First Time Marathon Training – What To Expect

Marathon training for beginners

It’s the pinnacle of endurance events, the legendary event that’s made its way from the stuff of Greek legends to the accomplishments of the modern-day weekend warrior: the marathon! 

This 26.2-mile run is a grueling test of your endurance as an athlete, but the rewards are oh so sweet if you’re one of the dedicated few who crosses the finish line. And even though it might seem like a daunting task, the right training program can help even the most casual runner become a seasoned endurance athlete. If you’re thinking about signing up for a marathon, here’s what you can expect from your training. 

Before signing up: things to consider 

Marathons are races that span a total of 26.2 miles. There are a ton of different marathons out there, so before you dive headfirst into your training, you’ll want to do some research into the races that are offered in your area (or, if you’re okay with traveling, you can look into marathons held around the world!). 

As you’re doing your research, the first thing to keep in mind is the type of terrain that your race of choice will cover. Some marathon routes, like those you might find in some cities, are relatively flat, while others cover natural terrain with challenging inclines and declines throughout the course. Figuring out the landscape of your specific race first and foremost will help you set the tone for your program and decide how you should be training. 

Besides the physical toll that your training will require, you should also consider how much time you have to dedicate to your training. Running several miles at a time – several times a week – will require many hours of dedicated training each week, so make sure that you have enough room in your schedule. You’ll also want to consider what the next couple of months look like in your schedule. Consistency is key here, so taking week-long breaks for trips or vacations might not be an option for optimal training. 

You'll also want to understand your nutrition needs in training and for the race. Experiment in training so you aren't using new supplements for the first time on race day. Find the best recovery supplements that work for you, what's the best post workout drinks and most importantly for marathoners, how to stop muscle cramps fast.

One more thing. If you don’t have much experience with organized races to begin with, you may also want to sign up for smaller races like a 5K, a 10K, or a half-marathon prior to setting out for your full marathon. This can help get you accustomed to the world of competitive endurance sports at a less-strenuous level so that you have a better idea of what to expect for your big race.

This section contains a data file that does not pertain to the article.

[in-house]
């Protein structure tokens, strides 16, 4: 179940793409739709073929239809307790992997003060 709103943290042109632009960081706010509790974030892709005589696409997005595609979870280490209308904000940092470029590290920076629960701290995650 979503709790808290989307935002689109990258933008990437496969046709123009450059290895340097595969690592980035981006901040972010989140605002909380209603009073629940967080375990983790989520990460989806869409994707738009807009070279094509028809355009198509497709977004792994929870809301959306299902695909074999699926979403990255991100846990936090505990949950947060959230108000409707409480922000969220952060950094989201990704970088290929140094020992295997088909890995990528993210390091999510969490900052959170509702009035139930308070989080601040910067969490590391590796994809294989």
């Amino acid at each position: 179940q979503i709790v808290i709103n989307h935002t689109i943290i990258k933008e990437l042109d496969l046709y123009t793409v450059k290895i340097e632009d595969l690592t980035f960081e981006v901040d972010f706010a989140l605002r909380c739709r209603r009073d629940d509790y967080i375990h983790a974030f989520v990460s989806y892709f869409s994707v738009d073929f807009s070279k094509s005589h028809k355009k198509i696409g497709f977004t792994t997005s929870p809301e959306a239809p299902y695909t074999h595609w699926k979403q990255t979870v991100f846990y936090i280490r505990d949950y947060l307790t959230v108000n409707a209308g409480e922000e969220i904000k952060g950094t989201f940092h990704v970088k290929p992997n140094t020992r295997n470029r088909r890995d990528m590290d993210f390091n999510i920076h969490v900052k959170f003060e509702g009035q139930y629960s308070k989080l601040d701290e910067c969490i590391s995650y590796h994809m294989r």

When to start training

Your training schedule will vary depending on your current level of running fitness. As a general rule, though, you should give yourself at least three to four months of training to get your body and mind used to the grueling demands of a 26.2-mile run. 

How to train for a marathon

Now, let’s touch on what your marathon training as a beginner will look like. 

Base training

If you aren’t already an endurance runner, you’re going to need to dedicate a good amount of your time to your “base training”; or in other words, the training for your foundational endurance abilities. There are a couple of things to consider on a biological level here: 

  • You’ll want to train your cardiovascular endurance, or in other words, your body’s ability to body to use oxygen efficiently (in more technical terms, your VO2 max), as well as your energy stores, more efficiently
  • At the same time, you’ll want to work on increasing your muscular strength and endurance so that you can last for longer and longer runs without getting tired. 

To train this fundamental component of your running, you’ll want to start by analyzing your current cardiovascular fitness and run about 3-5 times each week, with the ultimate goal of increasing your mileage week over week. Focus on increasing your mileage gradually, rather than pushing yourself too quickly and burning out. For example, if you can comfortably run fifteen miles in the first week, aim to finish 17 the following week. 

Long-distance endurance

Of course, marathons are ultimately a long run, which means that once you’re comfortable with your base mileage, you’ll need to start incorporating longer runs into your weekly regimen. Start running for longer distances (say, six or seven miles), once a week. Again, you’ll want to increase the distance covered during this long run every week, until you can eventually comfortably run about twenty miles or so before your race starts. If you’re really feeling good, you can aim for a full 26.2-mile run for practice before your official race, but it’s not necessary. 

Don’t forget to incorporate some hilly runs as well, especially if you’re going to be participating in a race that’s known for its varying terrain. 

Speed

For the first marathon, many people aim to simply finish the race. But if you’re aiming to finish your run within a certain time, you’ll also need to start training for speed. Once you get comfortable with running longer distances, begin timing your miles and making appropriate training decisions based on that. For example: 

  • If your goal is to finish your marathon in six hours (or 360 minutes), you’ll want to run at a pace of around 13.7 minutes per mile.